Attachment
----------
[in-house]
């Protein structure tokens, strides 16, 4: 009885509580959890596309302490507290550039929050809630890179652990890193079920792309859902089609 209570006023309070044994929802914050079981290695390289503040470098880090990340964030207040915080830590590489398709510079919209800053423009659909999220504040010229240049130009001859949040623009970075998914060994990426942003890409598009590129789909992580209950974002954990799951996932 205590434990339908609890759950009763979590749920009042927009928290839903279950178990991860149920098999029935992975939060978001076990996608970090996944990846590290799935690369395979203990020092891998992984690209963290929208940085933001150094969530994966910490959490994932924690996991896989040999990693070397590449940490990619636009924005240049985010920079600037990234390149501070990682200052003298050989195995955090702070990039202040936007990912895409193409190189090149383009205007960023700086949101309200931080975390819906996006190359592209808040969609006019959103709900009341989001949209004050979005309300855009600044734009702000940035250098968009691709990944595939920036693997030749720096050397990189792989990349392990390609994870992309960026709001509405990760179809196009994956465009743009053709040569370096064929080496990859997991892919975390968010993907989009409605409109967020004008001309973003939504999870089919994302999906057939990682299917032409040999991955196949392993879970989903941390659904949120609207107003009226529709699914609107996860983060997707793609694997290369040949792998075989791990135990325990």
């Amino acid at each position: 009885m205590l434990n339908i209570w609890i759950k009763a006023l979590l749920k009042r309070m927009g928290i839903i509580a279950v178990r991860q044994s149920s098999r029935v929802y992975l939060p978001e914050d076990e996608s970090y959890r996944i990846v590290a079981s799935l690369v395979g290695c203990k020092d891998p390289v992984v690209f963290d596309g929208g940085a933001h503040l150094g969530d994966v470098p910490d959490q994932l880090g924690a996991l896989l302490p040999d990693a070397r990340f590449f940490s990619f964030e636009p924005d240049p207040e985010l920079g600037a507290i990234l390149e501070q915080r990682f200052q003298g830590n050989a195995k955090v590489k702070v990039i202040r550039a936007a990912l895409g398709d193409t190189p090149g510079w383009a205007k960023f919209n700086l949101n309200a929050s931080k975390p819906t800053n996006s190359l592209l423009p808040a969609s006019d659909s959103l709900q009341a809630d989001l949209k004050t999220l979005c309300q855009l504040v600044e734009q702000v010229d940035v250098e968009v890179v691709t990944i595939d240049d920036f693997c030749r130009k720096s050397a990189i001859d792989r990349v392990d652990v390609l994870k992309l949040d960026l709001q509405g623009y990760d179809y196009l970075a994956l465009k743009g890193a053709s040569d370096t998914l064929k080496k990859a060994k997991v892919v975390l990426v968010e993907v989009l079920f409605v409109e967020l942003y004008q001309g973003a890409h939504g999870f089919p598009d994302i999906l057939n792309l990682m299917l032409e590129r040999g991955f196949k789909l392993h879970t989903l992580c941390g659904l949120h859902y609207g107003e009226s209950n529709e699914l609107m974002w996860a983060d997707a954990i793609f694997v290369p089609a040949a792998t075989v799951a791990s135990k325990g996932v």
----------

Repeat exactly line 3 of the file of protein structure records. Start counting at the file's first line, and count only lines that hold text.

């Amino acid at each position: 009885m205590l434990n339908i209570w609890i759950k009763a006023l979590l749920k009042r309070m927009g928290i839903i509580a279950v178990r991860q044994s149920s098999r029935v929802y992975l939060p978001e914050d076990e996608s970090y959890r996944i990846v590290a079981s799935l690369v395979g290695c203990k020092d891998p390289v992984v690209f963290d596309g929208g940085a933001h503040l150094g969530d994966v470098p910490d959490q994932l880090g924690a996991l896989l302490p040999d990693a070397r990340f590449f940490s990619f964030e636009p924005d240049p207040e985010l920079g600037a507290i990234l390149e501070q915080r990682f200052q003298g830590n050989a195995k955090v590489k702070v990039i202040r550039a936007a990912l895409g398709d193409t190189p090149g510079w383009a205007k960023f919209n700086l949101n309200a929050s931080k975390p819906t800053n996006s190359l592209l423009p808040a969609s006019d659909s959103l709900q009341a809630d989001l949209k004050t999220l979005c309300q855009l504040v600044e734009q702000v010229d940035v250098e968009v890179v691709t990944i595939d240049d920036f693997c030749r130009k720096s050397a990189i001859d792989r990349v392990d652990v390609l994870k992309l949040d960026l709001q509405g623009y990760d179809y196009l970075a994956l465009k743009g890193a053709s040569d370096t998914l064929k080496k990859a060994k997991v892919v975390l990426v968010e993907v989009l079920f409605v409109e967020l942003y004008q001309g973003a890409h939504g999870f089919p598009d994302i999906l057939n792309l990682m299917l032409e590129r040999g991955f196949k789909l392993h879970t989903l992580c941390g659904l949120h859902y609207g107003e009226s209950n529709e699914l609107m974002w996860a983060d997707a954990i793609f694997v290369p089609a040949a792998t075989v799951a791990s135990k325990g996932v």